Again, we need the right people in the right places. I read the other day that the education minister, Adamu Adamu said he knew nothing about education when he was appointed as the education minister, where does that come from?

How do you want to create policies that will bring about positive effects in the education sector when you don’t have knowledge about the system? You see people who do not have any business being in a particular position being put there.

If you look at the immigration part, I wouldn’t say that a Nigerian shouldn’t travel abroad for studies, because if you look at what we have and what we stand to gain abroad, its a whole lot educationally.

You see someone who studied abroad and was diligent to gain knowledge, despite the fact that they are exposed to a new system and you want him or her to go back to his/her country to effect that change, but you see that the situation of the country isn’t conducive to effect this change.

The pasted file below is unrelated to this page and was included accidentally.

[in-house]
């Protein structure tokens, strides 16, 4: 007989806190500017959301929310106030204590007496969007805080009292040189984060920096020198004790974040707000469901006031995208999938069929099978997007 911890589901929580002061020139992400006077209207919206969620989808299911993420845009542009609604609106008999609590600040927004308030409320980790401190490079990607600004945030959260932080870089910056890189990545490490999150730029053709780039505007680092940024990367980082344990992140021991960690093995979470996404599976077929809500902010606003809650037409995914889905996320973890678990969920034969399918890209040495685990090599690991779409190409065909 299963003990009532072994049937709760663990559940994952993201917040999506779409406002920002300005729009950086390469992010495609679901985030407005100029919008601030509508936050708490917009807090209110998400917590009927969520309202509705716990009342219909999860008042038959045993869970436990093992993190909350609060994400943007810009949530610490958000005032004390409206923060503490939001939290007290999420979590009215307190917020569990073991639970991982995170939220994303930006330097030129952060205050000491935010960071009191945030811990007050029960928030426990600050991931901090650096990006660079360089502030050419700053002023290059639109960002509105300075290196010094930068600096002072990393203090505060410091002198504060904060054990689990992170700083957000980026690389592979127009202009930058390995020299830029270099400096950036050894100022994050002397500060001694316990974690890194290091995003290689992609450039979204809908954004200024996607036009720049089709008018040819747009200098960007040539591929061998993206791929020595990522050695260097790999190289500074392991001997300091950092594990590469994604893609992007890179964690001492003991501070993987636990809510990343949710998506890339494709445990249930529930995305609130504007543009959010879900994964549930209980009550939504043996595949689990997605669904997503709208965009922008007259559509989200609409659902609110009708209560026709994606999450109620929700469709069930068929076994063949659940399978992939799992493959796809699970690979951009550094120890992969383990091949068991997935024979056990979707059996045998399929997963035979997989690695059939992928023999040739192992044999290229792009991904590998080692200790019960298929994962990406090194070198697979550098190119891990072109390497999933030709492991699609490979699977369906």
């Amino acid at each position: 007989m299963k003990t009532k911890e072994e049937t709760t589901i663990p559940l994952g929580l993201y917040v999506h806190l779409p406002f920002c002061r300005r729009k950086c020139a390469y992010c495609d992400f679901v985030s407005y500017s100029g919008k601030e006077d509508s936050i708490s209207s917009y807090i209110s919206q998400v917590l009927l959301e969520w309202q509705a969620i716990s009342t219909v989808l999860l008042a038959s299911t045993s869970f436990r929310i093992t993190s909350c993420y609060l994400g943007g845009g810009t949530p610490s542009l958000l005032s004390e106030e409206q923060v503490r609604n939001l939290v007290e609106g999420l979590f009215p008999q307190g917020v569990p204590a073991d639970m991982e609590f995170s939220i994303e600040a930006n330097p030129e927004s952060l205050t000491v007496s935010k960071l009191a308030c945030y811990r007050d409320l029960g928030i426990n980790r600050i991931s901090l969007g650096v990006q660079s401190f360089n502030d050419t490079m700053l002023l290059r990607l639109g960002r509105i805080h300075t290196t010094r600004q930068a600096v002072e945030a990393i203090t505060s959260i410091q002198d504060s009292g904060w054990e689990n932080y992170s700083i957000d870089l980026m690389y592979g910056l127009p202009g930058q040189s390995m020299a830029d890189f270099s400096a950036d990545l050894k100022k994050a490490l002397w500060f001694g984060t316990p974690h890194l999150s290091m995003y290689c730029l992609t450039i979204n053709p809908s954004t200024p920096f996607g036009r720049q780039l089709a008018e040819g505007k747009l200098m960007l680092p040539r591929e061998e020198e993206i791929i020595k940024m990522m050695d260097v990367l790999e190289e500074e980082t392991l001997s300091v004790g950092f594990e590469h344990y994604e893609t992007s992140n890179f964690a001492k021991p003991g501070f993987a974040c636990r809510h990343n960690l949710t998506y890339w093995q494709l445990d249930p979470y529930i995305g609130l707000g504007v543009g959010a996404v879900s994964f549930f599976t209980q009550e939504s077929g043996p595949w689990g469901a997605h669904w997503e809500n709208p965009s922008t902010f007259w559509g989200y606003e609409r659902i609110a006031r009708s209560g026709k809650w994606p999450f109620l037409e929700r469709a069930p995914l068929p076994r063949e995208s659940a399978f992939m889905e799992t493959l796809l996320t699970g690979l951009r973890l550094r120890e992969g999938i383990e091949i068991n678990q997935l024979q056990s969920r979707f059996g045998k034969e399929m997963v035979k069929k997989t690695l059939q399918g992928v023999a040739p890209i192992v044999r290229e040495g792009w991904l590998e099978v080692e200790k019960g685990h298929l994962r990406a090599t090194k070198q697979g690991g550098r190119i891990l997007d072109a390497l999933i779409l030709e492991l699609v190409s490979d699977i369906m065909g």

A lot of people after coming back try to effect this change but they do not have access to the things they need. Even as a banker in Nigeria before moving to the UK, I couldn’t have access to a credit card, which is as a result of people being in positions they are not meant to be in.

Nigeria is not that bad, we’ve got a huge deposit of talents in the country. Let’s go back to the drawing table and vote the right kind of people into government. Just like the case of Abia state’s returning officer for the 2023 governorship election, Professor Nnenna Oti, if we find ourselves where we have to speak the truth let’s not fail in doing that.